Last week, New Yorkers scratched their heads and tried to make sense of the Progress Report results. What does it mean, for example, when 77% of schools that received an F last year jump to an A or a B? Michael Bloomberg has a resolute answer to this question, “Not a single school failed again....The fact of the matter is it’s working.”Last week, skoolboy and I took to our computers with the newly released data. Of particular concern is the progress measure, which makes up 60% of a school’s grade. Both skoolboy and Dan Koretz have ...


This week's COWAbunga Award goes to DoubleDown, who provided his take on NYC's Progress Reports. Readers outside of New York, listen closely - this system could very well become a model for the nation. Here's an excerpt: You have to feel sorry for the brain trust working on [the Progress Reports]. Up until this week, if you told the American public that you had hired a group of really smart economists to develop some complicated statistical models that explain the entire universe, many people would have been very impressed. But that was before those really smart economists crashed the entire ...


Philissa Cramer totally geeks out over at GothamSchools, and posts a great figure showing that smaller schools were more likely to experience wild swings in their school grades. Head over and check it out....


Some days, skoolboy feels bad for the hard-working folks in the New York City Department of Education. They’re caught between a political rock and a statistical hard place. The political rock is the New York State accountability system, which complies with No Child Left Behind’s requirements to test students annually in grades 3-8 in Mathematics and English Language Arts, and to classify students, based on their test scores, as either Not Meeting Learning Standards (Level I), Partially Meeting Learning Standards (Level II), Meeting Learning Standards (Level III), or Meeting Learning Standards with Distinction (Level IV), and then aggregate ...


Daniel Koretz is a professor who teaches educational measurement at the Harvard Graduate School of Education. He is the author of Measuring Up: What Educational Testing Really Tells Us. Below, he weighs in on the NYC Progress Reports that were released yesterday. eduwonkette: One of the key points of your book is that test scores alone are insufficient to evaluate a teacher, a school, or an educational program. Yesterday, the New York City Department of Education released its Progress Reports, which grade each school on an A-F scale. 60 percent of the grade is based on year-to-year growth and 25 ...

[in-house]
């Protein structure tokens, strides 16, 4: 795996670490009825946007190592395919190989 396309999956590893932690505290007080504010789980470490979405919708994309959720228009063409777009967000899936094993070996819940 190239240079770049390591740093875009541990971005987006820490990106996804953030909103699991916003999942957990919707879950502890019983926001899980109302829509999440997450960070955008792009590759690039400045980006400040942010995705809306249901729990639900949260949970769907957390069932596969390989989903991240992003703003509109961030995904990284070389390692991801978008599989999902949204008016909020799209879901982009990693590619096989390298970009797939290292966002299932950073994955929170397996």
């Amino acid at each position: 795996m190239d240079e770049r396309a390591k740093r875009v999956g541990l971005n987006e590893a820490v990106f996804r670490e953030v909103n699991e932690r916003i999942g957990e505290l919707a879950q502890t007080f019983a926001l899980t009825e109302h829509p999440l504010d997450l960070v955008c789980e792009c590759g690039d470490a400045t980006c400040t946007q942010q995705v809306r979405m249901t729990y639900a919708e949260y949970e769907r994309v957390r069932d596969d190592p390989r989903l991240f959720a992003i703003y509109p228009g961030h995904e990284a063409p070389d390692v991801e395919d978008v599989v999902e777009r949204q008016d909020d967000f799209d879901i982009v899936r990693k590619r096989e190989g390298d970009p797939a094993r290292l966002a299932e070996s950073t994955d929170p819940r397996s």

A week ago, skoolboy encouraged readers to predict schools' upward and downward grade mobility. Here's how that shook out. When 26% of elementary and middle schools that received Fs last year - 9 schools - climb from a F to an A, it does make you wonder what exactly it is that we are measuring. Likewise, 26 schools cascaded from As or Bs to Ds or Fs. Readers, stare into the table and tell me what you see......


Some of you have asked what fraction of NYC schools receiving each Progress Report grade are in good standing with NCLB. As a refresher, NCLB labels schools in need of improvement based on overall proficiency. NYC's system is based 60% on year-to-year growth, 25% on proficiency, 5% on attendance, and 10% on surveys. Given these differences, perhaps you won't be surprised to find that a higher fraction of F schools are in good NCLB standing than are A schools: * 74% of A schools are in good standing with NCLB * 67% of B schools are in good standing with NCLB * 69% ...


The new NYC Progress Reports are out, and I'm busy analyzing the data now. Have ideas about what I should look at? Leave a comment below....


My heart went out to Charlie Gibson last week, as he stared into those doe eyes that will not blink and realized that he could not wrangle a single straight answer out of Miss Wasilla.So I can only imagine how the NYC Department of Education analysts’ felt when they sat down to analyze the data from student, parent, and teacher surveys this year. It turns out that you get as much valid and reliable information out of these surveys as Gibson managed to pull out of Sarah Palin.The problem is a very simple – and very predictable – one. Survey ...


Suppose that your fourth-grader takes a state test that shows that she understands the associative property of multiplication, can multiply two-digit numbers by two-digit numbers, and can find the perimeter of a polygon by adding up the length of the sides. A year later, as a fifth-grader, she takes a test that shows that she can compare fractions and decimals using or =; identify the factors of a given number; simplify fractions to their lowest terms; and knows that the sum of the interior angles of a quadrilateral is 360 degrees—but she cannot yet create algebraic or geometric patterns using ...


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